The Doctor may not be too happy with the reputation, but he’s the undisputed nemesis of the Daleks, right? Not if Absalom Daak has anything to do with it. Writer Steve Moore and artist Steve Dillon introduced the ultimate Dalek killer to Doctor Who comics in 1980. A crazed human from the 26th century, Daak chose a Dalek-facing suicide mission over vaporization for his crimes.
Of course, he survived his first encounter, and fans grew to love him as the Daleks learned to fear him. Daak subsequently traveled with the Eleventh Doctor, expressing his frustration that so few Daleks were left in the universe following the Time War. With rumors that the Whoviverse is set to expand with further spin-off series, a charismatic Dalek Hunter could be part of an explosive series.
Fan-favorite Frobisher was a companion to the comic book Sixth and Seventh Doctors between 1984 and 1987, and his immense popularity has scored him several spin-off appearances. Frobisher may look like a penguin, but he’s a shapeshifting Whifferdill and private detective with a broad American accent. Much of his appeal came from his antiheroic personality, as Frobisher wasn’t opposed to crime. He first met the Doctor trying to claim a bounty on the Time Lord’s head. But after infiltrating the TARDIS and mimicking the time rotor, he was won over by the Doctor’s charms.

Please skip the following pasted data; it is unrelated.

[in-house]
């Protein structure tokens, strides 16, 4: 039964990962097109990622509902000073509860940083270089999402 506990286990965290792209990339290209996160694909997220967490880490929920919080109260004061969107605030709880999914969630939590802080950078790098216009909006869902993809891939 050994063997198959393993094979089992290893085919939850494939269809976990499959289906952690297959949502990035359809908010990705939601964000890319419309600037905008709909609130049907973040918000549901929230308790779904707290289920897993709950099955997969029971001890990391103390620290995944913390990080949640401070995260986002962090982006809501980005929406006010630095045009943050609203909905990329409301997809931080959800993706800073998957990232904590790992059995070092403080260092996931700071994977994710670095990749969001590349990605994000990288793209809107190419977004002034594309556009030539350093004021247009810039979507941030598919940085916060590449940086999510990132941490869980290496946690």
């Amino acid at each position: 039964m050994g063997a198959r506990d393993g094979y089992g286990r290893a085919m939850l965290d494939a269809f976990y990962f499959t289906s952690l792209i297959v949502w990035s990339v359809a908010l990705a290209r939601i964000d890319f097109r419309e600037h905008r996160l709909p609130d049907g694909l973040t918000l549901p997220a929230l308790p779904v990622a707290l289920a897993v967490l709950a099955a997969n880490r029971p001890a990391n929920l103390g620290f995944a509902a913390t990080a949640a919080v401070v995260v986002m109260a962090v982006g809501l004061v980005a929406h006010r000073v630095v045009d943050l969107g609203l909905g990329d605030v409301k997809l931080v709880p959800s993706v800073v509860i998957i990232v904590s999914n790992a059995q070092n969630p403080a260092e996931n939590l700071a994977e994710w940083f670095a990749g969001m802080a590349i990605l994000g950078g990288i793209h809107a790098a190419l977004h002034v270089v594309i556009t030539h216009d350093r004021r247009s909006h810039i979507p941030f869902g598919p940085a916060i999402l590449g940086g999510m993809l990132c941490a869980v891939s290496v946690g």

Frobisher wasn’t the first changeling companion — in the early 1980s, the android Kamelion had proved famously difficult to realize on TV. The new co-production between BBC and Disney+ could be the time to introduce one of the Doctor’s most interesting companions. 
Another brilliant invention from writers Mills and Wagner, and like The Star Beast, a classic comic story that’s been adapted for audio. The Iron Legion was an army of robot legionnaires — the future of the Roman army on an alternate Earth where their Empire never fell. The Fourth Doctor encountered them when they invaded the sleepy town of Stockbridge under the command of the brilliantly named General Ironicus. 
The Time Lord was soon dragged into their Eternal War. We’ve already seen alternate realities in the show and the rise of Cyberman on a parallel Earth — it would be great to see the series dip into some high-concept sci-fi like this. 
You’d be right if you thought this character sounds like a bad guy. In the far future, Dogbolter is a capitalist who owns Venus, Mars, and Jupiter. He wrongly assumes the Fifth Doctor and his companions are rebels but doesn’t miss the potential of the TARDIS. After all, time is money, so what could a timeship do for this avaricious villain? 
Resembling a humanoid frog, Dogbolter rose to be President of the Solar System, although he never stopped his attempts to eliminate the Doctor. A popular villain, he’s returned to take on the Sixth and Twelfth Doctors in the comics and featured in a spin-off audio adventure.